I subscribed to Done Deal Pro and began a two-week free trial of IMdB Pro. I’ve been using them in tandem to find either all or 3/4ths of the information I need. Done Deal Pro has been useful because they list all the new spec sales. I’ve just gone through the list of my genre and picked out agents and managers names who have sold recently. This might not be the best strategy because those who have sold recently may not be interested in taking on new clients, but I’ve used this approach because the information is up to date. My understanding (as naive as I might be) is that agents and managers tend to move around a lot so I want to target people while they’re hot. Once I’ve tallied some deals off of DDP, who doesn’t typically have contact information, especially not for individuals, I head on over to IMdB Pro and look them up. IMdB will often have contact information, but I can also see client lists and former projects to see how I would fit into a specific agent/manager’s portfolio.

Thus far I’ve found six agents and nine managers to query. In this small sample I’ve also found that submission differs between places. Some require a handwritten letter sent over snail mail. Others have a submission link to use that they claim to vet. Others don’t say anything at all, which are the ones I’ll reach out to directly. I want to follow the rules set by each place as best I can so as not to take myself out of the game before I’ve even started playing.

Some of these rules is basic consideration. I posed the question on a message board: When is the best time to query someone? The most useful answer I got was focused on when not to query. Most people consider it rude to query on weekends because of the proliferation of smart phones. When querying directly to an individual, respect their personal time. Don’t query on weekends or maybe even evenings. Stick to business hours. Another unspoken rule is not to query more than one person at the same company. Choose a horse and stick to it. Even if your research is off, if they find something worthwhile in your writing either they’ll take a look at it themselves or they’ll pass it off to someone who will be interested in it.

Querying is an intimidating arena to step into, but it’s a necessary fight. I want to have a long and fruitful career as a screenwriter and this is one of many baby-steps before I can start taking some longer strides. And now it’s just a waiting game.

The Art of the Query

Aside from contests, the Black List 3.0, and other sites that allow you to keep your script in a database in the hopes that some enterprising agent/manager/producer will find them (Tracking Board, Spec Scout, etc.) the only way to gain the attention of Hollywood is to query. This is something I’ve put off, partially because I wasn’t confident enough in my work and partially because it’s intimidating. As evidenced by my short time as a telemarketer (I lasted three days) I’m not one for soliciting or marketing myself. I would much prefer someone stumbles on my work and recognizes me for the genius I am without me having to submit myself to the awkwardness of asking strangers for personal favors.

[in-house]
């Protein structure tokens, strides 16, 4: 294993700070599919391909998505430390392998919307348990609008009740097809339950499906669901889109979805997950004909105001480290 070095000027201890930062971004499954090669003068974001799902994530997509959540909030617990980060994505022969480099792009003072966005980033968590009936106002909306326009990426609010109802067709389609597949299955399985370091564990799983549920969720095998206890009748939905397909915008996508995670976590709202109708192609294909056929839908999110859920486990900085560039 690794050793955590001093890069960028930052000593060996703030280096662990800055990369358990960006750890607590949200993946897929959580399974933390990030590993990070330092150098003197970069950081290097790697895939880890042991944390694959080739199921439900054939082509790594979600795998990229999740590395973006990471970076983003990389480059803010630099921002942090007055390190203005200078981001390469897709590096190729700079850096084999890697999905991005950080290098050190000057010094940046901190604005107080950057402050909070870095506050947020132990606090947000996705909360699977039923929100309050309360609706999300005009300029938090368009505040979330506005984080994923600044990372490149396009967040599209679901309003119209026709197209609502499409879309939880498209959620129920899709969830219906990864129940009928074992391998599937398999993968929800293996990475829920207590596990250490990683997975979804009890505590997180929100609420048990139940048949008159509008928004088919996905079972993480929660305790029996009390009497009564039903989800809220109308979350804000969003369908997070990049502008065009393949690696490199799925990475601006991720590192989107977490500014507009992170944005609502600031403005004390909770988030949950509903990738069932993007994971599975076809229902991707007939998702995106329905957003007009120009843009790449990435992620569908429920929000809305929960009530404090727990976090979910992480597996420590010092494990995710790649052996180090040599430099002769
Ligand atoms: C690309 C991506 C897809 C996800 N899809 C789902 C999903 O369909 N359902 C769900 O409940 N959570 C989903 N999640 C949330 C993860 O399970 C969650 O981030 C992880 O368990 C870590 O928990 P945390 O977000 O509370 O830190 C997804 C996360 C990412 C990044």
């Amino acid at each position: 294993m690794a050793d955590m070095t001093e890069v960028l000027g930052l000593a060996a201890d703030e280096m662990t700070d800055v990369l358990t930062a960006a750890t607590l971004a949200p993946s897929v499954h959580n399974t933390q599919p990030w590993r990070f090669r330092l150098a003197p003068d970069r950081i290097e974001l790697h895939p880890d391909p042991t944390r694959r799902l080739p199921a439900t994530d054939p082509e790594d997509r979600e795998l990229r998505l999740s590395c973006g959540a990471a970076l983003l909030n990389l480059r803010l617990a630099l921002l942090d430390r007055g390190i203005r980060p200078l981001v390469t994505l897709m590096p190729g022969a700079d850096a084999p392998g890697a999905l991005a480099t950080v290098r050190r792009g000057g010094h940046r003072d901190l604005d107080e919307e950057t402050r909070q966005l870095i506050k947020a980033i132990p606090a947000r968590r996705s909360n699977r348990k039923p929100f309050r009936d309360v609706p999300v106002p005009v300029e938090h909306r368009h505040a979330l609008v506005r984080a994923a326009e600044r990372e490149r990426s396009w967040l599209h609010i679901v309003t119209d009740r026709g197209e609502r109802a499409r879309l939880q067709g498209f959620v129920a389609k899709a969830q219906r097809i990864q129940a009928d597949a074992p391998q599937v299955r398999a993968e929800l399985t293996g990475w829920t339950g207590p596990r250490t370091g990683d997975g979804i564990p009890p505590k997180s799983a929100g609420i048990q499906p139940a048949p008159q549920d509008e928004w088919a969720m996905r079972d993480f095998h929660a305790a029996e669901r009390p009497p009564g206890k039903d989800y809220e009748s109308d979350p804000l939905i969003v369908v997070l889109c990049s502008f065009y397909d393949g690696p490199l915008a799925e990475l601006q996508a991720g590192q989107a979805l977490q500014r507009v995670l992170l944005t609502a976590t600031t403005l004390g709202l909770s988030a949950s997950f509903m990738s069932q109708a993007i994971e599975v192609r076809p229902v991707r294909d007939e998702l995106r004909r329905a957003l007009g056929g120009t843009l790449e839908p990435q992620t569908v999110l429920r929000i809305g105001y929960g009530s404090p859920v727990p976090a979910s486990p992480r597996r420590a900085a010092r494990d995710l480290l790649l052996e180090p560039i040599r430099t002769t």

Alas, ’tis not the type o’ world we live in. So I wrote a query letter. It’s generic so I can tailor it as needed:

Dear (Insert name of Agent/Manager/Producer),
LOGLINE
This is the story of (INSERT TITLE OF SCRIPT). It is a (GENRE) that has (ACCOLADES from CONTESTS or BLACK LIST).
If you would like to read the full script, contact me via the information provided.
Thank you,

Craig Gusmann

This is how it turned out for The Inhabitors:

Dear (Insert name of Agent/Manager/Producer),
A broken young man and his friends struggle with the ethical implications of using a mysterious box to control the consciousness and view the memories of others. As he learns the secrets people keep, and the secrets his friends have kept from one another, he spirals into madness.
This is the story of THE INHABITORS. It is a Science Fiction Thriller that recently placed as a Semifinalist in the Screencraft Screenwriting Fellowship and was rated a 9 from a reader on the Black List 3.0.
Based on your work on (INSERT PROMINENT TITLES) I think you would enjoy THE INHABITORS. If you would like to read the full script, please contact me via the information provided.
Thank you,

Craig Gusmann

I plan on further tailoring it based on what I find the needs/wants of each respective agent/manager/producer is. I cobbled this together based on advice I’ve read in several places online, including the Done Deal Pro Forums, blogs, and common sense. What seems to be the most prominent advice is to be concise. You’re soliciting busy people who are already inundated with unwanted solicitations. Be polite, be concise, be unique if you can.

My letter isn’t super unique in any way. I kept it straightforward and focused for one main reason: Professionalism. My sense of the unique or humerous, I’ve found, tends to be different from others and also long-winded. My favorite jokes are rambling, incoherent messes that don’t reveal themselves until later. Don’t know why. So, for me, adding too personal a spin on a query letter is a tenuous prospect. I believe that my logline is strong enough, my premise interesting enough, that it will get me at least a few reads.

As I experiment and send queries I will post statistics and lessons learned. Until then, I’m going to have a drink to tame my crippling anxiety.